Indexed on: 01 Jul '16Published on: 01 Jul '16Published in: Journal of virology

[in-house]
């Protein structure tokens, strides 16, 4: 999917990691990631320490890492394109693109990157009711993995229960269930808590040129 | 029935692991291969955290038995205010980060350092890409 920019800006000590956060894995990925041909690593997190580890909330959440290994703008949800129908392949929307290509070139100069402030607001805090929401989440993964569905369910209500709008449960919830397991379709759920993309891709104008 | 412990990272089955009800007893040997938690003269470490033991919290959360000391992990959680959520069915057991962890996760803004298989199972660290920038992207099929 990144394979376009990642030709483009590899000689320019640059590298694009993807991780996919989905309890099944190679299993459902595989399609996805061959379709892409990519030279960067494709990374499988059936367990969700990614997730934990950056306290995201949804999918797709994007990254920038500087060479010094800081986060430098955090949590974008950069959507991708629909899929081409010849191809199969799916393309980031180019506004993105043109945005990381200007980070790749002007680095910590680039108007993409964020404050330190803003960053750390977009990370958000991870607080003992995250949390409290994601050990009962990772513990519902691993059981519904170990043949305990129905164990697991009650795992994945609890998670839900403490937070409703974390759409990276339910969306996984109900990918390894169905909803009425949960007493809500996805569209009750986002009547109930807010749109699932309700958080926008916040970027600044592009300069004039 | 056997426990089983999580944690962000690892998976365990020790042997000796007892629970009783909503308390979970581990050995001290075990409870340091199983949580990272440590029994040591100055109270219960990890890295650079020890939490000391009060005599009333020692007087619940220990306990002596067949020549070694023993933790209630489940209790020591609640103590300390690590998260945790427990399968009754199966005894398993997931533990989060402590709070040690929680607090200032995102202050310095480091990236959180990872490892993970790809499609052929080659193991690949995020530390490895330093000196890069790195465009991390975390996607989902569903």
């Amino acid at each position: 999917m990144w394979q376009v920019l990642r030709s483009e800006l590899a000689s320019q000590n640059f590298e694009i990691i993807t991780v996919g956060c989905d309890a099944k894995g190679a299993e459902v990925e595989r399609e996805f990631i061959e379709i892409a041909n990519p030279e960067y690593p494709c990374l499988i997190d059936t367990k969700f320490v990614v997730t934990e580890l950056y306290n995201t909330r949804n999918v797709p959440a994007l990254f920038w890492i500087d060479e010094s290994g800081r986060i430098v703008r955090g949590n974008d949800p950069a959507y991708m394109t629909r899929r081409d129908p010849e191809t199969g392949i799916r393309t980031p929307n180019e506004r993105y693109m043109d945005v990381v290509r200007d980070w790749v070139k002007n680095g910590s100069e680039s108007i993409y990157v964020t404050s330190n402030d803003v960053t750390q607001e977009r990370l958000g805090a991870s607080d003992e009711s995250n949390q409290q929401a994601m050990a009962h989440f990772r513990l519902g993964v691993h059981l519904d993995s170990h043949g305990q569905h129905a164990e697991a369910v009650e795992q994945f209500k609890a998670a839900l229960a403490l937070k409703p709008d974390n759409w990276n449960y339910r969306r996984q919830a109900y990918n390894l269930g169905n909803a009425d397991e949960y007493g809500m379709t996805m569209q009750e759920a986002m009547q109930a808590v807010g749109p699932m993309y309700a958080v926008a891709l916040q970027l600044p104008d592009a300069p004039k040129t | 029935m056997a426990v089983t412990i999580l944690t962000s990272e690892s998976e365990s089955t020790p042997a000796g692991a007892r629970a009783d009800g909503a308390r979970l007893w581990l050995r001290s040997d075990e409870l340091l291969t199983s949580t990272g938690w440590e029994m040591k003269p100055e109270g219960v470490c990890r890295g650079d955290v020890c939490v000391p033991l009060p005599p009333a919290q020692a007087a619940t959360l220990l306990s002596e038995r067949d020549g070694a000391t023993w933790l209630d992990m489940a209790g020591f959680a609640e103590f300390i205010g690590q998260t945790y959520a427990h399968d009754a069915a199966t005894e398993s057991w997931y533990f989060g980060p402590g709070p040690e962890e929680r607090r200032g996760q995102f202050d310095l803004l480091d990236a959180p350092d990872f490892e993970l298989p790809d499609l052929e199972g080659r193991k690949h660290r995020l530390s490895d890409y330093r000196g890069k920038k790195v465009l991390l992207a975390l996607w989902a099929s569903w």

Molecular evolutionary arms races between viruses and their hosts are important drivers of adaptation. These Red Queen dynamics have been frequently observed in primate retroviruses and their antagonists, host restriction factor genes, such as APOBEC3F/G, TRIM5-α, SAMHD1, and BST-2. Host restriction factors have experienced some of the most intense and pervasive adaptive evolution documented in primates. Recently, two novel host factors, SERINC3 and SERINC5, were identified as the targets of HIV-1 Nef, a protein crucial for the optimal infectivity of virus particles. Here, we compared the evolutionary fingerprints of SERINC3 and SERINC5 to those of other primate restriction factors and to a set of other genes with diverse functions. SERINC genes evolved in a manner distinct from the canonical arms race dynamics seen in the other restriction factors. Despite their antiviral activity against HIV-1 and other retroviruses, SERINC3 and SERINC5 have a relatively uneventful evolutionary history in primates.Restriction factors are host proteins that block viral infection and replication. Many viruses, like HIV-1 and related retroviruses, evolved accessory proteins to counteract these restriction factors. The importance of these interactions is evidenced by the intense adaptive selection pressures that dominates the evolutionary histories of both the host and viral genes involved in this so-called arms race. The dynamics of these arms races can point to mechanisms by which these viral infections can be prevented. Two human genes were recently identified as targets of an HIV-1 accessory protein important for viral infectivity: SERINC3 and SERINC5. Unexpectedly, we found that these SERINC genes, unlike other host restriction factors, show no evidence of a recent evolutionary arms race with viral pathogens.